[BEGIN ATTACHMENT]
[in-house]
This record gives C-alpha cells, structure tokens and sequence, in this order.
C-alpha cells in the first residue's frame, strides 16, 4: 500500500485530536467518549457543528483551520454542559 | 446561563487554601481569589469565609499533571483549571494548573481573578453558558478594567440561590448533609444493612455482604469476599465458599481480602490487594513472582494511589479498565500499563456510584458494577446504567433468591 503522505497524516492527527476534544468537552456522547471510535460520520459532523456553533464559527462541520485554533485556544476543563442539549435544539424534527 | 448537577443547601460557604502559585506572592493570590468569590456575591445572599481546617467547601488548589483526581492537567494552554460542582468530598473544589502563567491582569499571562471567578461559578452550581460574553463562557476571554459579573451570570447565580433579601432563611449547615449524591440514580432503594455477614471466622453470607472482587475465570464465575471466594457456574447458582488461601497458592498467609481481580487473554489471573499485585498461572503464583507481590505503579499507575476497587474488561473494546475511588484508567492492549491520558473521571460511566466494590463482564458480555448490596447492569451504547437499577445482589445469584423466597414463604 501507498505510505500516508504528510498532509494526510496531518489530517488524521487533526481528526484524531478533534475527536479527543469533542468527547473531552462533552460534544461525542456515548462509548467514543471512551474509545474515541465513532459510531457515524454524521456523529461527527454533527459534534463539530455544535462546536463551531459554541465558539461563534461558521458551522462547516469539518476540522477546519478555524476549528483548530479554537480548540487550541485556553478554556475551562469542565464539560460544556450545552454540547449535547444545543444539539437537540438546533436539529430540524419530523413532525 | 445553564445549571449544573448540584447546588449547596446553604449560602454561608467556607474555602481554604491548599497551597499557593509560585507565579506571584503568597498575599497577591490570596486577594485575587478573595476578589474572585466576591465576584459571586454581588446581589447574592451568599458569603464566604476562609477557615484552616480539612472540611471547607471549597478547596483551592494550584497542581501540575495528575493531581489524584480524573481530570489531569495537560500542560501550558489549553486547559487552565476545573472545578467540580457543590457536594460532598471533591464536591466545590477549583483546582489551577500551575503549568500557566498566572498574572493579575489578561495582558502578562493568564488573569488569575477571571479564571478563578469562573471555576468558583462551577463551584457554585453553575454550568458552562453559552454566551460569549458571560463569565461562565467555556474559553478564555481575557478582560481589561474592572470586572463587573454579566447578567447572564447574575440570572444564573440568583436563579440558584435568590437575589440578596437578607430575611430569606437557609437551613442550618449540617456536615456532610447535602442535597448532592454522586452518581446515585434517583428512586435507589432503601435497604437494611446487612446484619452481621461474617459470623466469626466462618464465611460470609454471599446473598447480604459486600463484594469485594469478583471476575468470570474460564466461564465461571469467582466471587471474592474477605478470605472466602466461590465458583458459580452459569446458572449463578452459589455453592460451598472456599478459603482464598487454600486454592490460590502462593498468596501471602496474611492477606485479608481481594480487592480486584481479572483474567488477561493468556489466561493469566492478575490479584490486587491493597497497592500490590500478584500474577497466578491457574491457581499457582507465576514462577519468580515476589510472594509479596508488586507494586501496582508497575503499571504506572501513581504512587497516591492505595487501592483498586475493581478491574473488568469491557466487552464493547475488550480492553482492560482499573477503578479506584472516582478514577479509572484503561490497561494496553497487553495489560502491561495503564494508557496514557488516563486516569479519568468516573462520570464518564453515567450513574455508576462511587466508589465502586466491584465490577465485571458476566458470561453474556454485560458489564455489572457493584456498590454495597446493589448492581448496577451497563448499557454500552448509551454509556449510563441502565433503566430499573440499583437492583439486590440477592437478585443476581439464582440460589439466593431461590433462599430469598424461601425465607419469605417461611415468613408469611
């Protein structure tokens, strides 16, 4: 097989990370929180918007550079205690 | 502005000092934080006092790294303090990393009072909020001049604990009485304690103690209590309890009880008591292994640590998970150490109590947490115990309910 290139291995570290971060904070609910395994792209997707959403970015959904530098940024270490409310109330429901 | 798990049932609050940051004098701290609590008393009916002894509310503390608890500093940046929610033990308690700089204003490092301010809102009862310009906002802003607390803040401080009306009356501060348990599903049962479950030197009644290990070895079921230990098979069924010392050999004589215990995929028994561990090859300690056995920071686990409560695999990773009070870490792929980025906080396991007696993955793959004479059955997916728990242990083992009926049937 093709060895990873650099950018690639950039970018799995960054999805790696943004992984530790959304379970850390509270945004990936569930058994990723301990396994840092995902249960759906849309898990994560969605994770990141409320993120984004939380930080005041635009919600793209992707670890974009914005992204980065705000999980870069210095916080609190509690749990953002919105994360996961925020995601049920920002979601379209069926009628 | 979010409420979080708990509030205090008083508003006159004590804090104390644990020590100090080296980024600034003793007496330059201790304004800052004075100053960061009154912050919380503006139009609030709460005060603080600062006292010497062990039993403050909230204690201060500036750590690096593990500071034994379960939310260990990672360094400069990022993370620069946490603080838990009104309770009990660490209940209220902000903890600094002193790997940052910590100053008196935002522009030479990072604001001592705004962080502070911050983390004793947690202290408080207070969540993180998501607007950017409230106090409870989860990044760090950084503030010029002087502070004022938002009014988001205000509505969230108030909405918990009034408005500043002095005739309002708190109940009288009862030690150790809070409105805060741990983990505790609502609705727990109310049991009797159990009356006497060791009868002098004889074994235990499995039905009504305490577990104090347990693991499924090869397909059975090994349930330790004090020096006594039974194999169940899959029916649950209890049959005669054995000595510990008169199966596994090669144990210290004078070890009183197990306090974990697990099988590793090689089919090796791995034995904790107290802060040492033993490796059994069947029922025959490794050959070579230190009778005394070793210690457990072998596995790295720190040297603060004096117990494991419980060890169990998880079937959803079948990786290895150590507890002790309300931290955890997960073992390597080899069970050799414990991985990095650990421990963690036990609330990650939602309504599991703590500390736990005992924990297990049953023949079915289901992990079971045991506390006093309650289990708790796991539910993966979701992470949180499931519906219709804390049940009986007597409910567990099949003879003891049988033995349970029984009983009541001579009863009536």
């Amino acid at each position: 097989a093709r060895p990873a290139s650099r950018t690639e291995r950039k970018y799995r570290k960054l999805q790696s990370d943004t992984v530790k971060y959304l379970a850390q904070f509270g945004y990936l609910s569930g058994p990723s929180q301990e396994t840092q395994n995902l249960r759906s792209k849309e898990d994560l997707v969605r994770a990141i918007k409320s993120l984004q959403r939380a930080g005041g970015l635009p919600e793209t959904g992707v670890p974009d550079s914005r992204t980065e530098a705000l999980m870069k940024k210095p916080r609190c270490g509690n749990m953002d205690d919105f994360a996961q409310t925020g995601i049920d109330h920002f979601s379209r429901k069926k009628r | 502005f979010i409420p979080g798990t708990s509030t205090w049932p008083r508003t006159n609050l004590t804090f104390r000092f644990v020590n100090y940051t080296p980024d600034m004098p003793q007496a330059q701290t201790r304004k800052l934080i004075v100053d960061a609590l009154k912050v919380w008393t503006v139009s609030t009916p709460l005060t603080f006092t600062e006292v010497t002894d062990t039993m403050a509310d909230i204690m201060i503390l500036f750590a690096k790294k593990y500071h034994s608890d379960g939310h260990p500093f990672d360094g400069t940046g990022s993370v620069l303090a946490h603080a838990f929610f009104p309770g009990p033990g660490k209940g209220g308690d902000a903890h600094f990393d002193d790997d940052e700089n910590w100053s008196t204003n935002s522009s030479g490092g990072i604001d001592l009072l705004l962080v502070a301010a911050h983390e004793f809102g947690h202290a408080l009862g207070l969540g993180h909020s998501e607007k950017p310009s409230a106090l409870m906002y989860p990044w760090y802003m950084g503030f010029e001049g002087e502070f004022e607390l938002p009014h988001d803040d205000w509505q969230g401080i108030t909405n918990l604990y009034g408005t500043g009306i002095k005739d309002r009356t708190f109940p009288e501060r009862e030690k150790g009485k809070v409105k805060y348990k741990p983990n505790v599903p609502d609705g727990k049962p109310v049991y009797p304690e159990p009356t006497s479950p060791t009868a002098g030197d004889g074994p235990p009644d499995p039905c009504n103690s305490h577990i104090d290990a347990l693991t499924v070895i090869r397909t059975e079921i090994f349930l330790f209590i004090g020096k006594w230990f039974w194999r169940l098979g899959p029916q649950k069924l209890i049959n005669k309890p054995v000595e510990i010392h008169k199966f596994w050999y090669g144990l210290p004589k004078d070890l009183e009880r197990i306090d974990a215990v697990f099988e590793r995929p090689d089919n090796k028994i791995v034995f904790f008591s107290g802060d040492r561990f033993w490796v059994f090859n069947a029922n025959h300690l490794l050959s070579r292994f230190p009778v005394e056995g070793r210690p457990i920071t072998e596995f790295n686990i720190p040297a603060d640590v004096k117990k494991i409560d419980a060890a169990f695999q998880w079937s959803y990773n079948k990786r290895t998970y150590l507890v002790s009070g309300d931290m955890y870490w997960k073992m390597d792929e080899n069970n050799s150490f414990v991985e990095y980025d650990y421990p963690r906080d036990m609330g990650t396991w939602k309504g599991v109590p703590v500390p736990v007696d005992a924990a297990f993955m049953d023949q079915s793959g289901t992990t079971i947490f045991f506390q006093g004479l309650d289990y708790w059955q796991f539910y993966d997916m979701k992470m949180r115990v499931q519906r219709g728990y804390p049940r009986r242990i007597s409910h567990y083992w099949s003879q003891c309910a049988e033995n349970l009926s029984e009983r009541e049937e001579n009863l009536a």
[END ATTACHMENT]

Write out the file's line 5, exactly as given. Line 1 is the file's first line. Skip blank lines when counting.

């Amino acid at each position: 097989a093709r060895p990873a290139s650099r950018t690639e291995r950039k970018y799995r570290k960054l999805q790696s990370d943004t992984v530790k971060y959304l379970a850390q904070f509270g945004y990936l609910s569930g058994p990723s929180q301990e396994t840092q395994n995902l249960r759906s792209k849309e898990d994560l997707v969605r994770a990141i918007k409320s993120l984004q959403r939380a930080g005041g970015l635009p919600e793209t959904g992707v670890p974009d550079s914005r992204t980065e530098a705000l999980m870069k940024k210095p916080r609190c270490g509690n749990m953002d205690d919105f994360a996961q409310t925020g995601i049920d109330h920002f979601s379209r429901k069926k009628r | 502005f979010i409420p979080g798990t708990s509030t205090w049932p008083r508003t006159n609050l004590t804090f104390r000092f644990v020590n100090y940051t080296p980024d600034m004098p003793q007496a330059q701290t201790r304004k800052l934080i004075v100053d960061a609590l009154k912050v919380w008393t503006v139009s609030t009916p709460l005060t603080f006092t600062e006292v010497t002894d062990t039993m403050a509310d909230i204690m201060i503390l500036f750590a690096k790294k593990y500071h034994s608890d379960g939310h260990p500093f990672d360094g400069t940046g990022s993370v620069l303090a946490h603080a838990f929610f009104p309770g009990p033990g660490k209940g209220g308690d902000a903890h600094f990393d002193d790997d940052e700089n910590w100053s008196t204003n935002s522009s030479g490092g990072i604001d001592l009072l705004l962080v502070a301010a911050h983390e004793f809102g947690h202290a408080l009862g207070l969540g993180h909020s998501e607007k950017p310009s409230a106090l409870m906002y989860p990044w760090y802003m950084g503030f010029e001049g002087e502070f004022e607390l938002p009014h988001d803040d205000w509505q969230g401080i108030t909405n918990l604990y009034g408005t500043g009306i002095k005739d309002r009356t708190f109940p009288e501060r009862e030690k150790g009485k809070v409105k805060y348990k741990p983990n505790v599903p609502d609705g727990k049962p109310v049991y009797p304690e159990p009356t006497s479950p060791t009868a002098g030197d004889g074994p235990p009644d499995p039905c009504n103690s305490h577990i104090d290990a347990l693991t499924v070895i090869r397909t059975e079921i090994f349930l330790f209590i004090g020096k006594w230990f039974w194999r169940l098979g899959p029916q649950k069924l209890i049959n005669k309890p054995v000595e510990i010392h008169k199966f596994w050999y090669g144990l210290p004589k004078d070890l009183e009880r197990i306090d974990a215990v697990f099988e590793r995929p090689d089919n090796k028994i791995v034995f904790f008591s107290g802060d040492r561990f033993w490796v059994f090859n069947a029922n025959h300690l490794l050959s070579r292994f230190p009778v005394e056995g070793r210690p457990i920071t072998e596995f790295n686990i720190p040297a603060d640590v004096k117990k494991i409560d419980a060890a169990f695999q998880w079937s959803y990773n079948k990786r290895t998970y150590l507890v002790s009070g309300d931290m955890y870490w997960k073992m390597d792929e080899n069970n050799s150490f414990v991985e990095y980025d650990y421990p963690r906080d036990m609330g990650t396991w939602k309504g599991v109590p703590v500390p736990v007696d005992a924990a297990f993955m049953d023949q079915s793959g289901t992990t079971i947490f045991f506390q006093g004479l309650d289990y708790w059955q796991f539910y993966d997916m979701k992470m949180r115990v499931q519906r219709g728990y804390p049940r009986r242990i007597s409910h567990y083992w099949s003879q003891c309910a049988e033995n349970l009926s029984e009983r009541e049937e001579n009863l009536a």